• The Traditional Clay Oven vs My Mental Health

    Having struggled with my mental health in a lot of my adult life, travelling alone “to Africa” seemed absurd, and yet, not absurd. I wouldn’t have my therapist to speak to if things went south. 3 weeks into the  first country I visited they did. Right here in Techiman, Ghana where this beautiful lady made bread. But I can promise you, depression or anxiety is easier to cope with when surrounded by the beauty of Africa, the serenity, the people who seem to ooze happiness and serotonin  from their Traditional Clay Ovens

    Let me explain

    I heard about a lady who lived 5 minutes from my hostel. She not only baked the bread for all the shops in this neighbourhood- but did it without using electricity. As she answered her door, the language barrier became apparent- How was I now to say ” Please may I follow you around with my camera as you bake so that I can learn, and by the way, the balance of my mental health and looming depression depends on this”

    My therapist had warned me that ‘No matter where go, you will take your problems with you”.

    I was working in a school in Techiman, but had been feeling so low, alone and I was being hard myself. I didn’t think I was a good enough teaching assistant in the primary school (I asked to be a nursery school assistant instead). I was frustrated about going out of budget because apparently my Southern Africa taste buds didn’t understand West African food. I was hating how I was not more confident when I met new people and felt like I kept missing opportunities. If I didn’t ask her how this bread was made I was ready to brand myself a failure in life, too shy, too useless. Can’t do anything right. This is the dramatic nonsense I didn’t need right now, I knew it could get worse.  I HAD to ask her

    It’s true, I  had chosen to swap paying for therapy sessions for paying for flights to Africa.  The last line of J hus song was “I had to go to Africa for Spiritual Cleansing”,  so here I was Jhus. Where is the cleansing?

    This lady I believe was God sent. She is an example of going over and beyond and then further, untainted kindness. I found that a lot in my solo travels. People going out of their way for this naive sort of African, but sort of British black girl who is obsessed with recording everything on her camera.

    I did it!

    I knocked on her door, found out she only spoke her language, so she asked someone to translate. They told her I make travel videos, I have never seen bread being made, can I record, I’m willing to pay. She didn’t want the money. I think the idea of imparting knowledge was enough, but I paid anyway. I came at 6am the next day as she said, you can see how happy the experience made me in the video below. We laughed together, I recorded, she was so kind – did I mention she made me lunch later? I decided to adopt her as my Ghanaian grandmother, she did so much for me mentally, I couldn’t communicate that in words but I know she could tell.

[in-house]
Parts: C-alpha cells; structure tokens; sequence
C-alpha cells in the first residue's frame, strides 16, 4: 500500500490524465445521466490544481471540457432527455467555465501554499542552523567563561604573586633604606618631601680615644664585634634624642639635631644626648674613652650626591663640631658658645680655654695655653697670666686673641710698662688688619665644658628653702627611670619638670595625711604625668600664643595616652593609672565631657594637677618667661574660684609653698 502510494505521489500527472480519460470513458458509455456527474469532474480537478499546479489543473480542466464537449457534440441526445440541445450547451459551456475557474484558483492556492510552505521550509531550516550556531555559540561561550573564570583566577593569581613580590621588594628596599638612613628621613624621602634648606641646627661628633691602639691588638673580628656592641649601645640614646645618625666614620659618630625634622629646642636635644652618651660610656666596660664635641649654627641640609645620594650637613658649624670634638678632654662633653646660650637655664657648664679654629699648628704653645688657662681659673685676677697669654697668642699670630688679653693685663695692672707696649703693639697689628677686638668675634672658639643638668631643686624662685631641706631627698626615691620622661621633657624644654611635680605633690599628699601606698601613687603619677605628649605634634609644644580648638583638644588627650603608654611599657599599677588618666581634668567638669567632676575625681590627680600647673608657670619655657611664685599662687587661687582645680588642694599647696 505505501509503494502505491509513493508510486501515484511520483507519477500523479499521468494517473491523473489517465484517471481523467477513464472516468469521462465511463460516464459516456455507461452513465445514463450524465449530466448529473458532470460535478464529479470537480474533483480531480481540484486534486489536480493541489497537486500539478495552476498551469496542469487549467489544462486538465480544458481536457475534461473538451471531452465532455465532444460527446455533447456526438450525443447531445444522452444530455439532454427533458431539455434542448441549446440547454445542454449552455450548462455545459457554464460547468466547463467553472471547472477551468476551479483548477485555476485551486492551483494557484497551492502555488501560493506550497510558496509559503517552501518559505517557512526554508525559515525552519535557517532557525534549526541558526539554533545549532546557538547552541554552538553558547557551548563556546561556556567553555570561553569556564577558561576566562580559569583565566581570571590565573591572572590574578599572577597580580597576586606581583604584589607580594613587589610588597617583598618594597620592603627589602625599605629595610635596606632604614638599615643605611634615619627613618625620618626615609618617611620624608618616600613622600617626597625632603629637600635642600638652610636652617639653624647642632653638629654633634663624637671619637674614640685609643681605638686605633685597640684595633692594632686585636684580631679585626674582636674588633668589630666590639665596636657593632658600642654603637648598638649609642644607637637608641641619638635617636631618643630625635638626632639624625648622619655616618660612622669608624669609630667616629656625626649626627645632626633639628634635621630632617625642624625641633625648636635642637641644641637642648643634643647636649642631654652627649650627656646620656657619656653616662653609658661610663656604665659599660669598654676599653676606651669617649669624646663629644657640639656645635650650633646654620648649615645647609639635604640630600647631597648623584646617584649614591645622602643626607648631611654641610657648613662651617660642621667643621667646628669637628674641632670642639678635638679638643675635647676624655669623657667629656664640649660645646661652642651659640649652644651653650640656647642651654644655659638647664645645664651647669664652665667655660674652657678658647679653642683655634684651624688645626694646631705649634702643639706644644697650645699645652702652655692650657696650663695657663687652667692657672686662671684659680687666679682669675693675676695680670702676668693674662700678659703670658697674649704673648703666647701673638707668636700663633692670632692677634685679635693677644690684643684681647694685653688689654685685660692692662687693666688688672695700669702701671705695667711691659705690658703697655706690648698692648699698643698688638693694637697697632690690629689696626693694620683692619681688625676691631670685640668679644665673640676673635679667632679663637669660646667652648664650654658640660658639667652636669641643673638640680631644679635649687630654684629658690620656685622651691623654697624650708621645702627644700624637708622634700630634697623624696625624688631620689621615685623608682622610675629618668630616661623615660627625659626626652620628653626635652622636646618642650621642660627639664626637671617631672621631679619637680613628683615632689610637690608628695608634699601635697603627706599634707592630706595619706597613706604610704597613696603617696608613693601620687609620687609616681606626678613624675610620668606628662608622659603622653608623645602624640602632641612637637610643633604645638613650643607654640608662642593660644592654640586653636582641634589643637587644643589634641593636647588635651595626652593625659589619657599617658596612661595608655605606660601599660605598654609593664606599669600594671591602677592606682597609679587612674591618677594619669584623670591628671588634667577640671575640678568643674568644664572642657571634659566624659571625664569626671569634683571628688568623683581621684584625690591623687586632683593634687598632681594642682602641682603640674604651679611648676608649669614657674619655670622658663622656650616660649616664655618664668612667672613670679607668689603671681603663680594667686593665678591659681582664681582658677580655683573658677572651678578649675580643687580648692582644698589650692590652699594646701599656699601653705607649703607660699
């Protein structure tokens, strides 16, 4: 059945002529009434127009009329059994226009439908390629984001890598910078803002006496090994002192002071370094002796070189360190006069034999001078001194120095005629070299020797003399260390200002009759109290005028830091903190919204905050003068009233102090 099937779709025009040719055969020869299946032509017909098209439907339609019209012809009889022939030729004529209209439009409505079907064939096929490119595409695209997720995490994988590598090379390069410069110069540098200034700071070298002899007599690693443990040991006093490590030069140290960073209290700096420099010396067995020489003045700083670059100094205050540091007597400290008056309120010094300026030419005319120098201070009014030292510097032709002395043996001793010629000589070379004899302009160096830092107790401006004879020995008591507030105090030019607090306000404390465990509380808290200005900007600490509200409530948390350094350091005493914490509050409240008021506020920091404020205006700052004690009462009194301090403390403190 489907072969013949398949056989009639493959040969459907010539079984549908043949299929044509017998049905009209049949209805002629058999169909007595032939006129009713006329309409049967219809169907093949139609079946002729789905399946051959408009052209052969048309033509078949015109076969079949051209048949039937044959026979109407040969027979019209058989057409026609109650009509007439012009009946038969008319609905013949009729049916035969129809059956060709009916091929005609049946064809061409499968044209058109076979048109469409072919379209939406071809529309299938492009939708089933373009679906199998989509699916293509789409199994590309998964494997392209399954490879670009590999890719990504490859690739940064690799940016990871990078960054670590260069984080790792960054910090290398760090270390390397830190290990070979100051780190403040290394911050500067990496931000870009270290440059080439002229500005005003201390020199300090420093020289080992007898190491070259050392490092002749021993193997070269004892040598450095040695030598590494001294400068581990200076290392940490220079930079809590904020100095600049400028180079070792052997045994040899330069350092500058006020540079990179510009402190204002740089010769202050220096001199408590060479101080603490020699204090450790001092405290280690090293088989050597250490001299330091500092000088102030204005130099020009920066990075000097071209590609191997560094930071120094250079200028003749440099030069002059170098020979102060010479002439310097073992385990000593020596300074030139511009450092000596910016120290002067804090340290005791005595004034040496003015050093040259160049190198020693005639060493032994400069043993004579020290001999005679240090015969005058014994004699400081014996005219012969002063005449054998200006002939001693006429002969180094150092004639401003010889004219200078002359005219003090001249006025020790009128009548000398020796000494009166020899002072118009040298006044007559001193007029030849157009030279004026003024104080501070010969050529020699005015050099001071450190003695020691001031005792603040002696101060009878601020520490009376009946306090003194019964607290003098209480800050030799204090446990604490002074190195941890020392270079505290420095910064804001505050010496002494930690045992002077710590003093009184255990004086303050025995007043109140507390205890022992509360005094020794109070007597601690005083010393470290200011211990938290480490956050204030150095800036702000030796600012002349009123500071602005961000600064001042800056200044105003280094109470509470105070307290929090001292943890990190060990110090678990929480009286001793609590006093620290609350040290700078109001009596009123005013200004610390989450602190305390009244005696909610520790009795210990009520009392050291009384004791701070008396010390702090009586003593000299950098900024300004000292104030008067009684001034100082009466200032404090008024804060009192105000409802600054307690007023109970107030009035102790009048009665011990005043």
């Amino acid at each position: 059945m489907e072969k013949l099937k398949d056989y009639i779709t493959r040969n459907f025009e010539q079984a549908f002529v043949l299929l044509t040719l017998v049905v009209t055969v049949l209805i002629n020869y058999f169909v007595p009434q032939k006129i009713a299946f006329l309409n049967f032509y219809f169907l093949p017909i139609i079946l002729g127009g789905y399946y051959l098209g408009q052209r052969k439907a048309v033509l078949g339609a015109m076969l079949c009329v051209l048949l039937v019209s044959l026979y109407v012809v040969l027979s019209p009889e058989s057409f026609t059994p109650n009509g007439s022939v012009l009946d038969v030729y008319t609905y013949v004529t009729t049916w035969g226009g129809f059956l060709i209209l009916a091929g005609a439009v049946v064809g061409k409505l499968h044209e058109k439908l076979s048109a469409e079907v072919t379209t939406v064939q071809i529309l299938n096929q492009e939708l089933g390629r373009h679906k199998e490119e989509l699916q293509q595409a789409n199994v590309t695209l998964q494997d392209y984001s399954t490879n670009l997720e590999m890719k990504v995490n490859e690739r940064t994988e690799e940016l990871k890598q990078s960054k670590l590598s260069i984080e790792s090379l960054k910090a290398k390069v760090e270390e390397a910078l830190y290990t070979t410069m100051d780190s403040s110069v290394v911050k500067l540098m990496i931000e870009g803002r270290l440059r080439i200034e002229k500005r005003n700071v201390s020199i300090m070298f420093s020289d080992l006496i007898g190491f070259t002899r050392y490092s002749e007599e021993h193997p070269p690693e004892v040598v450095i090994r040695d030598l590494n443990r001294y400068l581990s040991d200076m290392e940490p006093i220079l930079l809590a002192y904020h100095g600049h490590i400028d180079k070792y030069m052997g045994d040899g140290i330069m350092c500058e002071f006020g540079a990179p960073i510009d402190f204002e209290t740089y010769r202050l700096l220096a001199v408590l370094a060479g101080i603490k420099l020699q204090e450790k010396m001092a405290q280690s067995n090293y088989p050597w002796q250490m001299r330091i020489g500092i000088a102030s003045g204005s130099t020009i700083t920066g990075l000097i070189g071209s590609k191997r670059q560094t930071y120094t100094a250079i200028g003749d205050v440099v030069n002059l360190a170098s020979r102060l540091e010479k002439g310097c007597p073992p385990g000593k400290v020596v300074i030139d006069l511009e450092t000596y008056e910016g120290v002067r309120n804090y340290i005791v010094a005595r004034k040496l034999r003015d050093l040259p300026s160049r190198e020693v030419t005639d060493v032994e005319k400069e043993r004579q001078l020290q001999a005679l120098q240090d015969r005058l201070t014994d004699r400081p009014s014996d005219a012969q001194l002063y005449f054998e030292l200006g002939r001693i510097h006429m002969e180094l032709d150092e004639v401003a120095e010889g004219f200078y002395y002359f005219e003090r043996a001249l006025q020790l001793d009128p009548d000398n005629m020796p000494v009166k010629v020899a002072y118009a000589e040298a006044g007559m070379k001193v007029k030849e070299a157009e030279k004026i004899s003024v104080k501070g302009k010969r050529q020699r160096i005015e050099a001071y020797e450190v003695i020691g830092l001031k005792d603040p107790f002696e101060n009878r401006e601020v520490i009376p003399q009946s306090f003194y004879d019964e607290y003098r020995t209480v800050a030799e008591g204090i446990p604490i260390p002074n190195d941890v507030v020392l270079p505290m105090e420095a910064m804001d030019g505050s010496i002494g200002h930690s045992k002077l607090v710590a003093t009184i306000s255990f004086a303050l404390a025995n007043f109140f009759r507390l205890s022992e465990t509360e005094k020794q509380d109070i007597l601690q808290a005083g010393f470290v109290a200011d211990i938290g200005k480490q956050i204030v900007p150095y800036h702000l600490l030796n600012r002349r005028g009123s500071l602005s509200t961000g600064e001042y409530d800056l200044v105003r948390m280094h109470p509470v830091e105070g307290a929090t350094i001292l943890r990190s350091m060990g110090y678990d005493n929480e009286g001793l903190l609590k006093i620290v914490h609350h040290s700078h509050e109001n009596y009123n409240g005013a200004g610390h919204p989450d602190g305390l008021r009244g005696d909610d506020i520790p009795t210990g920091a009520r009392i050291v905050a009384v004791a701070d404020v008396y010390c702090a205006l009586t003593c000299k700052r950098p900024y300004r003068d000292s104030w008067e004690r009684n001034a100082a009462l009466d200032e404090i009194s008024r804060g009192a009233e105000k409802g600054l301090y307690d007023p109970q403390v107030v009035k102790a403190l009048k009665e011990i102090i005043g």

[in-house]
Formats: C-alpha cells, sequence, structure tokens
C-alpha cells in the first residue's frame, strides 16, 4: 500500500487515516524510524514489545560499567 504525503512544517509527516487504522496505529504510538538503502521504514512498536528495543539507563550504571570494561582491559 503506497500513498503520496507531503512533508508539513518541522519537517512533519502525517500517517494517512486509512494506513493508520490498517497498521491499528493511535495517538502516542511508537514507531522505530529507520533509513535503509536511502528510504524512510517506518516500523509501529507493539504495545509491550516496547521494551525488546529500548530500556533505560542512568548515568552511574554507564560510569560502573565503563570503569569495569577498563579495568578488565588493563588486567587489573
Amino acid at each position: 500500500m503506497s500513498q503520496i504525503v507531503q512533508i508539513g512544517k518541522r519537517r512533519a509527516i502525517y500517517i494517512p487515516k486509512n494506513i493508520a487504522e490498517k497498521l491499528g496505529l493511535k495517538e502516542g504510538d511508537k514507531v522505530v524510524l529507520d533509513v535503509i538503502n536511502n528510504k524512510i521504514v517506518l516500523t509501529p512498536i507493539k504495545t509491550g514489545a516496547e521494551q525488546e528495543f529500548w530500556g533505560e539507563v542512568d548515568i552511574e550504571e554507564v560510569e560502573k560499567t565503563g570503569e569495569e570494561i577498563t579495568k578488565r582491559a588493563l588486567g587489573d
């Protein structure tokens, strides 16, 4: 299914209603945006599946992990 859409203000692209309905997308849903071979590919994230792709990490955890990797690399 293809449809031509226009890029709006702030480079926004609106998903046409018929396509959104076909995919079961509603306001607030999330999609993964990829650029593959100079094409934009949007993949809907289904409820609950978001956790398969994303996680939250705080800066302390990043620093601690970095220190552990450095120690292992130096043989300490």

I left. I had everything I wanted, I couldn’t use harsh words to attack  myself- This time. I was proud of having gotten over my shyness. When I came back with the money to pay she walked me to the bicycle taxis instead. I didn’t know where we were going, I didn’t care though because remember she was my new grandma? She led me to this building with people greeting her, smiling –  her friends –  saying hi etc. I could hear these mechanic sounds as they in turn greeted me too. I realised that this is the bread factory where she makes the dough for the bread. Full of people, working all saying hi to me, all being super nice. This was going over and beyond!

    I felt at peace and at home.

    I hated when I had to leave. But the memories are vivid, she was just looking at me talking with other people and smiling. Then she made her dough, I’m telling you her arms were strong. Without speaking the same language, she knew that this was something that would make me happy.

    I wanted to add how fascinating it was that she makes bread without electricity because in my country we rely on electricity, at least in the towns. At the time that I was with her, my courtly was experiencing power cuts from 6am to 10pm. This affected production in various industries, combined with the wheat shortages made bread very expense. Imagine if we tapped into some of our traditional methods of production like this – because my grandma here makes bread for the whole hood without that fancy stuff.

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